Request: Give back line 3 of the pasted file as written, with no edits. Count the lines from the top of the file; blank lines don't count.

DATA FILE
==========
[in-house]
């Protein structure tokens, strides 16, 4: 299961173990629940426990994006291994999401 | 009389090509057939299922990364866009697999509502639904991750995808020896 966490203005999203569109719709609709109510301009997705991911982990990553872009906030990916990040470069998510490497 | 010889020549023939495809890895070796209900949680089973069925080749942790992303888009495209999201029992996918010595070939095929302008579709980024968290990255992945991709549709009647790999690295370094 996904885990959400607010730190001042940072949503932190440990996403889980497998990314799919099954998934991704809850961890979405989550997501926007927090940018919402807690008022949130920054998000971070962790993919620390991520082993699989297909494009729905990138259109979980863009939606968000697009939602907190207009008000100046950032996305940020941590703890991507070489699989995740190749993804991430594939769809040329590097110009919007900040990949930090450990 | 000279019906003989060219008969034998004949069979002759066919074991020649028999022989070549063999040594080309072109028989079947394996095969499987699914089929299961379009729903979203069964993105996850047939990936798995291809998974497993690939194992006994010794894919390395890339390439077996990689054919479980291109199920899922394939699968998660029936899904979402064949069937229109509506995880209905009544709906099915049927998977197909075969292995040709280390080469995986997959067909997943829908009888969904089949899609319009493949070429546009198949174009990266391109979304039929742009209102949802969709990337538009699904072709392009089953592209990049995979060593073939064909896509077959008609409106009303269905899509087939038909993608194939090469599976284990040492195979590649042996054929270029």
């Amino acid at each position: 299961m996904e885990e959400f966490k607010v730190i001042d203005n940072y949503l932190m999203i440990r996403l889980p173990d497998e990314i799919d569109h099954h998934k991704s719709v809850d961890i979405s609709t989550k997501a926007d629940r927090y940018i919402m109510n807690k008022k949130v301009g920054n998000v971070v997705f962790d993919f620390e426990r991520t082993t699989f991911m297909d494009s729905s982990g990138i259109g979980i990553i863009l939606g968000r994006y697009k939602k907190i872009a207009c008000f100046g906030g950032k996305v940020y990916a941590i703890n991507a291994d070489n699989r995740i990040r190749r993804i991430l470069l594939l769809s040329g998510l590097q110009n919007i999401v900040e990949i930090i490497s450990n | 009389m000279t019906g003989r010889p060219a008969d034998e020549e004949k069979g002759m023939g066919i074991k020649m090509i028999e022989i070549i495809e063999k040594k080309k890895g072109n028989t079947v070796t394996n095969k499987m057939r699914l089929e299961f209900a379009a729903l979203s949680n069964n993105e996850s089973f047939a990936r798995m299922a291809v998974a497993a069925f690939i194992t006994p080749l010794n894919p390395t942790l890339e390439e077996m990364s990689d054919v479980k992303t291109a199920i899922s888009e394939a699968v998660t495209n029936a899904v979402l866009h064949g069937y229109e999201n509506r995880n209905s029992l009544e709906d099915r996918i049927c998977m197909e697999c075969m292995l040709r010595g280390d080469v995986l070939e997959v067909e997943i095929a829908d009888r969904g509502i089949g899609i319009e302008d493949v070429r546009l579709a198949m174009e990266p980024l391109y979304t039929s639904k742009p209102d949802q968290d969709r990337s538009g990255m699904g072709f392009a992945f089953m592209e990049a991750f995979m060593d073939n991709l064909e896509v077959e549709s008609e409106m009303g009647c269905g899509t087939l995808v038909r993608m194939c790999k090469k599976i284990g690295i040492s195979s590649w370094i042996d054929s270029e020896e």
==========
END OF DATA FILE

């Amino acid at each position: 299961m996904e885990e959400f966490k607010v730190i001042d203005n940072y949503l932190m999203i440990r996403l889980p173990d497998e990314i799919d569109h099954h998934k991704s719709v809850d961890i979405s609709t989550k997501a926007d629940r927090y940018i919402m109510n807690k008022k949130v301009g920054n998000v971070v997705f962790d993919f620390e426990r991520t082993t699989f991911m297909d494009s729905s982990g990138i259109g979980i990553i863009l939606g968000r994006y697009k939602k907190i872009a207009c008000f100046g906030g950032k996305v940020y990916a941590i703890n991507a291994d070489n699989r995740i990040r190749r993804i991430l470069l594939l769809s040329g998510l590097q110009n919007i999401v900040e990949i930090i490497s450990n | 009389m000279t019906g003989r010889p060219a008969d034998e020549e004949k069979g002759m023939g066919i074991k020649m090509i028999e022989i070549i495809e063999k040594k080309k890895g072109n028989t079947v070796t394996n095969k499987m057939r699914l089929e299961f209900a379009a729903l979203s949680n069964n993105e996850s089973f047939a990936r798995m299922a291809v998974a497993a069925f690939i194992t006994p080749l010794n894919p390395t942790l890339e390439e077996m990364s990689d054919v479980k992303t291109a199920i899922s888009e394939a699968v998660t495209n029936a899904v979402l866009h064949g069937y229109e999201n509506r995880n209905s029992l009544e709906d099915r996918i049927c998977m197909e697999c075969m292995l040709r010595g280390d080469v995986l070939e997959v067909e997943i095929a829908d009888r969904g509502i089949g899609i319009e302008d493949v070429r546009l579709a198949m174009e990266p980024l391109y979304t039929s639904k742009p209102d949802q968290d969709r990337s538009g990255m699904g072709f392009a992945f089953m592209e990049a991750f995979m060593d073939n991709l064909e896509v077959e549709s008609e409106m009303g009647c269905g899509t087939l995808v038909r993608m194939c790999k090469k599976i284990g690295i040492s195979s590649w370094i042996d054929s270029e020896e």